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Driving by cemeteries hurts.
I’ve always noticed them. I recognize them as sacred places and believe they deserve reverence. Yet, they never really affected me. Or at least no anything like they do now.
It’s not just that I feel cemeteries’ sacred-ness and level of reverence. No, it’s physical. I can physically feel cemeteries now.
The physical reaction I have alone can bring me to tears. I (almost) always hold them back. But the sensation can last upwards of 15 minutes.
Cemeteries mean something else to me now. Something more.
My Dad now lies in one. He lies not far from his very first grandchild. My first nephew.
My nephew’s death was ruled SIDS. And his death took me out for about a month. (But that’s another story.)
My Mom is now purchasing a plot right next to where my Dad’s is. And my Dad’s sister and husband are also purchasing a plot at my Dad’s feet. One of my siblings is now purchasing a plot very near to these 3 plots.
One day, 6 of my family members will be right there, together and close. This is a sinking knowledge, though I don’t mean to be morose.
Writing about this hurts.
Writing about my Dad hurts.
I can barely see through the tears as I type, but type I am. I’m typing because I have to.
I have to get all this out. To process and feel.
I have to allow myself to work through the pain and all that my Dad’s death represents to me.
Truthfully, I can’t say I thought my Dad was invincible. And yet, I did.
And that’s the thing isn’t it? The thing with death and loved ones, especially parents. My Dad was such a strong man. He always had a physical job and I think he enjoyed using his body to care for his family.
And although he lost some of that strength a couple years ago, he had certainly regained much of it. He still had bouts of seemingly unexplained illness, those bouts aren’t even what killed him. Or at least not directly. And, I think in some ways that’s one thing I struggle with so much.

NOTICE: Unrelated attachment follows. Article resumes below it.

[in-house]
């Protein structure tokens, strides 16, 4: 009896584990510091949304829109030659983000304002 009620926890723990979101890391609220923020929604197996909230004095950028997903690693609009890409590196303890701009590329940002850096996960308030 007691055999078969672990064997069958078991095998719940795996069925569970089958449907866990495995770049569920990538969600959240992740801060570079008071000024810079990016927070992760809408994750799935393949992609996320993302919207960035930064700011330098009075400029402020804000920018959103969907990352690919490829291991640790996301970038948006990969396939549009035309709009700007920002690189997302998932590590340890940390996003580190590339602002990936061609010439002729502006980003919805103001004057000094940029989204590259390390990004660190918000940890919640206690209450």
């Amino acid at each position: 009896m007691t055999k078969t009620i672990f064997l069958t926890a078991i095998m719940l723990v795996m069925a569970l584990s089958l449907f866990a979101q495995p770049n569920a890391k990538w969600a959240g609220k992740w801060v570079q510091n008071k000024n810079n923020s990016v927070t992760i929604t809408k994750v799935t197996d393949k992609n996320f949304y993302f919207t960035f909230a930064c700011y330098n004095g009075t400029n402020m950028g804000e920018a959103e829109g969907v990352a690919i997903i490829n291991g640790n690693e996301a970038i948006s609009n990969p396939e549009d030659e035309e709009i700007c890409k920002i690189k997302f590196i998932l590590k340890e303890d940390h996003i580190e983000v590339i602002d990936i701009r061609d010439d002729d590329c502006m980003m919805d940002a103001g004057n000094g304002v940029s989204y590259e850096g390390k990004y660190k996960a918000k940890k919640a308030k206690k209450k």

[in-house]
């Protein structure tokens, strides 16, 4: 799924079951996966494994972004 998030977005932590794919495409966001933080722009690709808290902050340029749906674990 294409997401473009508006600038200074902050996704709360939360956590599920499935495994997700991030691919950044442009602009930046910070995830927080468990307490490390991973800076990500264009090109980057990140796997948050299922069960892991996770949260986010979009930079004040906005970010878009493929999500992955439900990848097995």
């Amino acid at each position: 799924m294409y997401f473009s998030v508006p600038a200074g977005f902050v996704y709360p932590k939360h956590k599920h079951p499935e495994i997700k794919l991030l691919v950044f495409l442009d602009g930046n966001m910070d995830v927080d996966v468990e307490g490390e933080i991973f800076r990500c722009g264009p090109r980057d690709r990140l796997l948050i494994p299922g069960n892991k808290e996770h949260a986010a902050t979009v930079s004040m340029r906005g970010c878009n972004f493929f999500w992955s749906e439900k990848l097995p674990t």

But back to cemeteries. They hurt me. I have very physical sensations each time we drive by a cemetery now.
They remind me much more deeply that none of us are actually invincible.
If my Dad, a strong, handsome, loving, generous, and kind man isn’t invincible, then neither am I for my guys.
And maybe that hurts me too.
Because if I’m even a slightly decent mom and wife, my guys will probably feel this same deep pain and sadness too, one day. Yet, this isn’t a pain and sadness I want them to feel. I don’t want any of my guys to hurt the way I hurt about my Dad’s death.
It’s said that it’s better to be on good terms when someone dies. And, though I definitely see the value and truth in it. Even a good relationship doesn’t lessen the pain, sadness, and grief as I try to move through life.
I hope to have a great relationship with the boys as they grow up and become men and parents themselves. But, like any Mom, I don’t actually want to see or know they suffer. I’m more than sure my Dad wouldn’t want me to feel this deep pain and sadness. And, yet, all of this is inevitable, is it not?
None of us are invincible. All of us are vulnerable. And grieving my Dad’s death, while driving by cemeteries, highlights both of these facts.